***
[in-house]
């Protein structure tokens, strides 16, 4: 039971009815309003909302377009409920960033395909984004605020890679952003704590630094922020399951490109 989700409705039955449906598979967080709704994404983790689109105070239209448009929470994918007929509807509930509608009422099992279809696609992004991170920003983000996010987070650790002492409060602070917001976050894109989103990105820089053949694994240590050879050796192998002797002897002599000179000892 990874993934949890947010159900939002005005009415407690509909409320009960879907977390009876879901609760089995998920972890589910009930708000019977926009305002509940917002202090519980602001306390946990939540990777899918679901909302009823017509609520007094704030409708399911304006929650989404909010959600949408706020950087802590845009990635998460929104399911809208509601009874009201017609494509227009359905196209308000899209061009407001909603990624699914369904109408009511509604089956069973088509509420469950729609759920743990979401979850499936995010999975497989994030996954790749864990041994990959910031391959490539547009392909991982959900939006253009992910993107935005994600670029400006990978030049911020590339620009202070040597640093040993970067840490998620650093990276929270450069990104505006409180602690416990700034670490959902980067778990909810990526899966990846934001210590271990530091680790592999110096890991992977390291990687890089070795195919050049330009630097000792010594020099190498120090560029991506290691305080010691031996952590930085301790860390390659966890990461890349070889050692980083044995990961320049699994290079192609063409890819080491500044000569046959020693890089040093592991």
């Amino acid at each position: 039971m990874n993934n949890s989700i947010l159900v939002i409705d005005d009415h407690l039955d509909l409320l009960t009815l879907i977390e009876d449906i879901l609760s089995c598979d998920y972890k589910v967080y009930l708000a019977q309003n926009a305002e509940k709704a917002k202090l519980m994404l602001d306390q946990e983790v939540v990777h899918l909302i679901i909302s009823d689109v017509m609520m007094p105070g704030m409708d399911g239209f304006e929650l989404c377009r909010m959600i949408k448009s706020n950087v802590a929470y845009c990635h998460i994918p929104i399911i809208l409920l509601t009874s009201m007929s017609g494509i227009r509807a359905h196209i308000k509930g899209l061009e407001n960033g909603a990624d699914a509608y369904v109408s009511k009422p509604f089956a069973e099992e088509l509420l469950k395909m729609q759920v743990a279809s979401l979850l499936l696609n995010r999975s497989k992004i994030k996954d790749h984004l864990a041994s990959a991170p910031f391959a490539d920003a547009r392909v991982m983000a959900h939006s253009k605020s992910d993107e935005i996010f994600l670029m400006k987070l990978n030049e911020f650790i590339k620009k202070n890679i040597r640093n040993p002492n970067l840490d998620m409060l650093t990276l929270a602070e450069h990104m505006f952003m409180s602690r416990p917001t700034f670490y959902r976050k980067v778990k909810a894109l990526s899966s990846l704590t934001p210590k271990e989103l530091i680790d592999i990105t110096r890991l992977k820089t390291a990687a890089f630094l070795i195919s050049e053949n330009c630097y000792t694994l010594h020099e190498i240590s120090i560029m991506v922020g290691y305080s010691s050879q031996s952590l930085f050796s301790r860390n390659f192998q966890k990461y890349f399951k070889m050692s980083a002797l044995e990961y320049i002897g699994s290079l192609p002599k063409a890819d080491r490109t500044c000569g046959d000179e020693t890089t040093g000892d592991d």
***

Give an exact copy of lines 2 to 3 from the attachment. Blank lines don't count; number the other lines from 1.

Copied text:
């Protein structure tokens, strides 16, 4: 039971009815309003909302377009409920960033395909984004605020890679952003704590630094922020399951490109 989700409705039955449906598979967080709704994404983790689109105070239209448009929470994918007929509807509930509608009422099992279809696609992004991170920003983000996010987070650790002492409060602070917001976050894109989103990105820089053949694994240590050879050796192998002797002897002599000179000892 990874993934949890947010159900939002005005009415407690509909409320009960879907977390009876879901609760089995998920972890589910009930708000019977926009305002509940917002202090519980602001306390946990939540990777899918679901909302009823017509609520007094704030409708399911304006929650989404909010959600949408706020950087802590845009990635998460929104399911809208509601009874009201017609494509227009359905196209308000899209061009407001909603990624699914369904109408009511509604089956069973088509509420469950729609759920743990979401979850499936995010999975497989994030996954790749864990041994990959910031391959490539547009392909991982959900939006253009992910993107935005994600670029400006990978030049911020590339620009202070040597640093040993970067840490998620650093990276929270450069990104505006409180602690416990700034670490959902980067778990909810990526899966990846934001210590271990530091680790592999110096890991992977390291990687890089070795195919050049330009630097000792010594020099190498120090560029991506290691305080010691031996952590930085301790860390390659966890990461890349070889050692980083044995990961320049699994290079192609063409890819080491500044000569046959020693890089040093592991």
């Amino acid at each position: 039971m990874n993934n949890s989700i947010l159900v939002i409705d005005d009415h407690l039955d509909l409320l009960t009815l879907i977390e009876d449906i879901l609760s089995c598979d998920y972890k589910v967080y009930l708000a019977q309003n926009a305002e509940k709704a917002k202090l519980m994404l602001d306390q946990e983790v939540v990777h899918l909302i679901i909302s009823d689109v017509m609520m007094p105070g704030m409708d399911g239209f304006e929650l989404c377009r909010m959600i949408k448009s706020n950087v802590a929470y845009c990635h998460i994918p929104i399911i809208l409920l509601t009874s009201m007929s017609g494509i227009r509807a359905h196209i308000k509930g899209l061009e407001n960033g909603a990624d699914a509608y369904v109408s009511k009422p509604f089956a069973e099992e088509l509420l469950k395909m729609q759920v743990a279809s979401l979850l499936l696609n995010r999975s497989k992004i994030k996954d790749h984004l864990a041994s990959a991170p910031f391959a490539d920003a547009r392909v991982m983000a959900h939006s253009k605020s992910d993107e935005i996010f994600l670029m400006k987070l990978n030049e911020f650790i590339k620009k202070n890679i040597r640093n040993p002492n970067l840490d998620m409060l650093t990276l929270a602070e450069h990104m505006f952003m409180s602690r416990p917001t700034f670490y959902r976050k980067v778990k909810a894109l990526s899966s990846l704590t934001p210590k271990e989103l530091i680790d592999i990105t110096r890991l992977k820089t390291a990687a890089f630094l070795i195919s050049e053949n330009c630097y000792t694994l010594h020099e190498i240590s120090i560029m991506v922020g290691y305080s010691s050879q031996s952590l930085f050796s301790r860390n390659f192998q966890k990461y890349f399951k070889m050692s980083a002797l044995e990961y320049i002897g699994s290079l192609p002599k063409a890819d080491r490109t500044c000569g046959d000179e020693t890089t040093g000892d592991d």